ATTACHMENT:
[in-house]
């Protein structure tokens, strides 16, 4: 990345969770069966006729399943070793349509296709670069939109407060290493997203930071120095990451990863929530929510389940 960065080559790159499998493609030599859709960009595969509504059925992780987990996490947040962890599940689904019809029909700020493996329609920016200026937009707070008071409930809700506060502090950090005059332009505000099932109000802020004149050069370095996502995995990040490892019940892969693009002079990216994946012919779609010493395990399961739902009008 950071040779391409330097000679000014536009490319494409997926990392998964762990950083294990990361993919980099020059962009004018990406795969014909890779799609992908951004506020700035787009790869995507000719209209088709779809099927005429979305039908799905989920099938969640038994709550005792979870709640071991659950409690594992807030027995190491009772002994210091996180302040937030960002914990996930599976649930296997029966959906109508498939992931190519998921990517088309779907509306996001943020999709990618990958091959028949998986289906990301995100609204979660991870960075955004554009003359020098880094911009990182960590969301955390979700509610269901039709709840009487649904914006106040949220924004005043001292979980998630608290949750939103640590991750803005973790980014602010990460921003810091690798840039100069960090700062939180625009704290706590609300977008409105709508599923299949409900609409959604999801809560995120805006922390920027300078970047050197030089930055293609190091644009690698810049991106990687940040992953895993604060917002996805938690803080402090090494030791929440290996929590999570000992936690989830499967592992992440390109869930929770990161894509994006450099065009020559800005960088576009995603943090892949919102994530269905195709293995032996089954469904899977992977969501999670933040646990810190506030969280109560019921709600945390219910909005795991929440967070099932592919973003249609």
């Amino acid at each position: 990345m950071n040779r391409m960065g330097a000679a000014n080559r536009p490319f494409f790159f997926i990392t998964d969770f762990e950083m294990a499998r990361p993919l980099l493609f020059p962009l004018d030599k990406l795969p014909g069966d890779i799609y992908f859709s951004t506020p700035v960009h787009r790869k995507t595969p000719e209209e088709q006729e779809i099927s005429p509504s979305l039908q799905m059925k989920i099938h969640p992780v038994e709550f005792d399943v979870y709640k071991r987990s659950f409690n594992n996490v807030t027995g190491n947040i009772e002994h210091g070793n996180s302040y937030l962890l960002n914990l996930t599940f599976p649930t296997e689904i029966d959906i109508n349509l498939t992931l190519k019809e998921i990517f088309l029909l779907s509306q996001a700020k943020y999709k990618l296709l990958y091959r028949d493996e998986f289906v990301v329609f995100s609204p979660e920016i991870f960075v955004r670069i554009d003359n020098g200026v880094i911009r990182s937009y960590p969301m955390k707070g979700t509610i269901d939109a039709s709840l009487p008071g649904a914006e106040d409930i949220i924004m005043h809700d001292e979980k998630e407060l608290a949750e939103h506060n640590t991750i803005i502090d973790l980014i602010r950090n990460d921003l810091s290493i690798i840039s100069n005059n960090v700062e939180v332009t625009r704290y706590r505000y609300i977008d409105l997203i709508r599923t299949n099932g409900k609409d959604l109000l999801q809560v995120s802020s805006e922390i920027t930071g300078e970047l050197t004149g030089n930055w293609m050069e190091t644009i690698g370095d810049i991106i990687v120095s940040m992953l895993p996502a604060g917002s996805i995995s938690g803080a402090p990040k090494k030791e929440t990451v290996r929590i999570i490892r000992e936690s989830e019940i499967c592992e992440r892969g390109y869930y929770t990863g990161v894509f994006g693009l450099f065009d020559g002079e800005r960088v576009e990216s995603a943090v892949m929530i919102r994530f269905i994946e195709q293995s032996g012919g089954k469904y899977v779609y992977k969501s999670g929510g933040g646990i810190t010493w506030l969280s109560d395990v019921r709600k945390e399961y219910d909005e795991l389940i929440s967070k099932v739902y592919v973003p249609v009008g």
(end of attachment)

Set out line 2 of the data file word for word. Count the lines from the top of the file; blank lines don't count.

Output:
């Protein structure tokens, strides 16, 4: 990345969770069966006729399943070793349509296709670069939109407060290493997203930071120095990451990863929530929510389940 960065080559790159499998493609030599859709960009595969509504059925992780987990996490947040962890599940689904019809029909700020493996329609920016200026937009707070008071409930809700506060502090950090005059332009505000099932109000802020004149050069370095996502995995990040490892019940892969693009002079990216994946012919779609010493395990399961739902009008 950071040779391409330097000679000014536009490319494409997926990392998964762990950083294990990361993919980099020059962009004018990406795969014909890779799609992908951004506020700035787009790869995507000719209209088709779809099927005429979305039908799905989920099938969640038994709550005792979870709640071991659950409690594992807030027995190491009772002994210091996180302040937030960002914990996930599976649930296997029966959906109508498939992931190519998921990517088309779907509306996001943020999709990618990958091959028949998986289906990301995100609204979660991870960075955004554009003359020098880094911009990182960590969301955390979700509610269901039709709840009487649904914006106040949220924004005043001292979980998630608290949750939103640590991750803005973790980014602010990460921003810091690798840039100069960090700062939180625009704290706590609300977008409105709508599923299949409900609409959604999801809560995120805006922390920027300078970047050197030089930055293609190091644009690698810049991106990687940040992953895993604060917002996805938690803080402090090494030791929440290996929590999570000992936690989830499967592992992440390109869930929770990161894509994006450099065009020559800005960088576009995603943090892949919102994530269905195709293995032996089954469904899977992977969501999670933040646990810190506030969280109560019921709600945390219910909005795991929440967070099932592919973003249609």